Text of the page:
In 1997, we moved TDC-Link, Asia's largest electronic trade information service, with 13,000 subscribers, onto the Internet and opened our on-line trade-matching services to global participation.

In the past couple of years, TDC's Internet services have mushroomed. Internet training courses for SMEs, a huge Business InfoCentre that offers on-line demonstrations, e-commerce and a virtual marketplace called "Bids and Offers."

Today is a major milestone in this process of becoming Internet compatible.

Today, I am committing TDC to create the premier trade portal for e-commerce and business information in the Asia-Pacific.

Of course, TDC does not have all the connections and information that will be needed to construct this trade portal in-house. We will actively look for strategic partners with whom we will link sites and work together to bring this vision to life. But what will a trade portal at the centre of a trade cyber-hub actually do? What will such a business environment look like?

The Shape of Things to Come

First portal of call

In many ways, a portal web site is like a hub airport. Customers go there to make connections that take them to other web sites. As they pass through the hub, they are offered services and information by the web site operator and by other suppliers, who have paid to locate there.

As Asia's trade portal, TDC will function as this first-stop, regional service centre for trade connections, market intelligence and business information. We will offer strategic links to other key sites in Hong Kong and the region, making it more attractive for global business partners to enter Asia's cyberspace through Hong Kong.

Playing to our strengths

The essential "middle-man" function of our SMEs - bringing together potential partners, creating opportunities and adding value to the business process - is even more important with the advent of the Internet.

For the Internet's greatest asset is also its greatest liability. Where, in those vast oceans of information, do you begin searching for who and what you are looking for?

In trade, investment and service industries in Asia, Hong Kong SMEs already provide many of the answers. Only now, with the Internet, they have scope to become "players" like never before.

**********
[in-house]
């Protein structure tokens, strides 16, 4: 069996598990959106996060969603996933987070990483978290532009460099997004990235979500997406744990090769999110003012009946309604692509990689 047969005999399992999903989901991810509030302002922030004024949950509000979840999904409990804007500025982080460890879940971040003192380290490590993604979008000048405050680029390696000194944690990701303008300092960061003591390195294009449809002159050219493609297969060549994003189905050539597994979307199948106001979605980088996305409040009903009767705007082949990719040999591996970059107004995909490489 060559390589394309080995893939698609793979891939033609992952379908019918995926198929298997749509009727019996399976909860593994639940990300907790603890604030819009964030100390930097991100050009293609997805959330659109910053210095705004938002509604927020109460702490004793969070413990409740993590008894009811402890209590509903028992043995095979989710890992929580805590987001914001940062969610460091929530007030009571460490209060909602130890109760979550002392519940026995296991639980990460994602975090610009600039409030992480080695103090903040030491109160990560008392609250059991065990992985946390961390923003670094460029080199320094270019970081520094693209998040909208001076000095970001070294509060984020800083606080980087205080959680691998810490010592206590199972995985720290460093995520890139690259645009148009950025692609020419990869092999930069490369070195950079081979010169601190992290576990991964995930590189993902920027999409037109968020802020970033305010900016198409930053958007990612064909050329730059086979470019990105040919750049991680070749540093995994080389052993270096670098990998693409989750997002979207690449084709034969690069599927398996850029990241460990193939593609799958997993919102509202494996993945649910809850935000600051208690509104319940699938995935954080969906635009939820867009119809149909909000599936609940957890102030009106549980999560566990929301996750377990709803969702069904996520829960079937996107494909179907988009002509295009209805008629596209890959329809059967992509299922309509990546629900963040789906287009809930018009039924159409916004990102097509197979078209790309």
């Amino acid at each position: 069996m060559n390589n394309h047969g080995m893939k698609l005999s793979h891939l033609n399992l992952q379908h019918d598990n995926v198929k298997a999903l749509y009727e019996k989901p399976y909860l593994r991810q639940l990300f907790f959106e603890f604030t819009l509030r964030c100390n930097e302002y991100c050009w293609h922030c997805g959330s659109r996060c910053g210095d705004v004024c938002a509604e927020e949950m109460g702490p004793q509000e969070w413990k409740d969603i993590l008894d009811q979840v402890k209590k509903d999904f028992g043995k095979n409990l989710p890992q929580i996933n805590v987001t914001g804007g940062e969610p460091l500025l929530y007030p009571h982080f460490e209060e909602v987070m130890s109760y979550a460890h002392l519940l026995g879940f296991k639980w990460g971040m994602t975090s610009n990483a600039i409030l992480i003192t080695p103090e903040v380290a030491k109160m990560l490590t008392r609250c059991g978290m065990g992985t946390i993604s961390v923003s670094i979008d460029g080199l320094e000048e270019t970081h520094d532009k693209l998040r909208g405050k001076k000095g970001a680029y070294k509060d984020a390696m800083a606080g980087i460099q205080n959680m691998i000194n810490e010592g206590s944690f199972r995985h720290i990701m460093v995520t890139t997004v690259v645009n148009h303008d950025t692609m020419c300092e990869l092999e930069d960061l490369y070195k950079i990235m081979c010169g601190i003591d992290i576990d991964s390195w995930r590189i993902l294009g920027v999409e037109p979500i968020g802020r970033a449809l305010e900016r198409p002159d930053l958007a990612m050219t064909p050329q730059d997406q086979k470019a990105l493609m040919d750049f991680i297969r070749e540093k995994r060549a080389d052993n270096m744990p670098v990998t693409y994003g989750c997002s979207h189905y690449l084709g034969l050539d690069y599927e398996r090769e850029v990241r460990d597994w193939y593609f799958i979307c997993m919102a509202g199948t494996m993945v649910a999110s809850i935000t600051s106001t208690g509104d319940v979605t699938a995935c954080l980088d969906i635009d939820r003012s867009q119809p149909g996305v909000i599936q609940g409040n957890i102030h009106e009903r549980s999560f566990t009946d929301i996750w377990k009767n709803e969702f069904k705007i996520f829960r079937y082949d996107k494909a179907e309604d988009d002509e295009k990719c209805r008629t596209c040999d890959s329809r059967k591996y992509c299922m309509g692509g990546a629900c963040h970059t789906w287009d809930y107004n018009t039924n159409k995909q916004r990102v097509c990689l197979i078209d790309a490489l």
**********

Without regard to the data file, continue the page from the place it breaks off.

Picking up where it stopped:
The availability of new information technology and Internet connections at affordable prices effectively levels the playing-field between large and small companies. Unlike the process in the physical world, the basic business constraints of overheads and inventories are greatly reduced in cyberspace.

Hong Kong's ability to compete in this new world will depend on how successfully we leverage, in cyberspace, our existing skills as the chief intermediator of trade and investment in Asia.

The Way Forward

The same insight applies to TDC. To help our customers succeed in the Internet age, we must give our existing core competencies a new dimension; take them to a new level.

In pursuit of our vision of TDC as Asia's trade portal, we are developing a full programme to help SMEs make the transition to conducting business and trade on the Internet. TDC will announce details of this plan soon. But in the meantime, I thought I would give you a preview of the kinds of things we are looking at.

We will expand and deepen the market intelligence we gather from TDC's global network of 50 offices. We will liberalise access to our database of trade contacts and liberalise our fee structures, so that customers will no longer pay to use our standard Internet-based services, including trade enquiries.

We will step-up our advertising and marketing efforts especially in key markets. And we will actively seek strategic partners to further develop our Internet strategies and help build this trade portal.


This effort to position Hong Kong as Asia's trade cyber-hub and to build Asia's trade portal is of crucial importance. I believe it is the way for TDC to help Hong Kong Inc. capture its next big opportunity.

Many of the pre-conditions for Hong Kong's success in the Internet age already exist - products, services, contacts, knowledge and advanced IT delivery systems. Our SMEs will be key players in this effort because of their natural affinity with the Internet culture.

Remember. We're on Internet time, now. The moment has arrived for Hong Kong, its SMEs and TDC, their trade promotion organisation, to accelerate our entry through this portal to the future - and begin our next great adventure, together.

Thank You.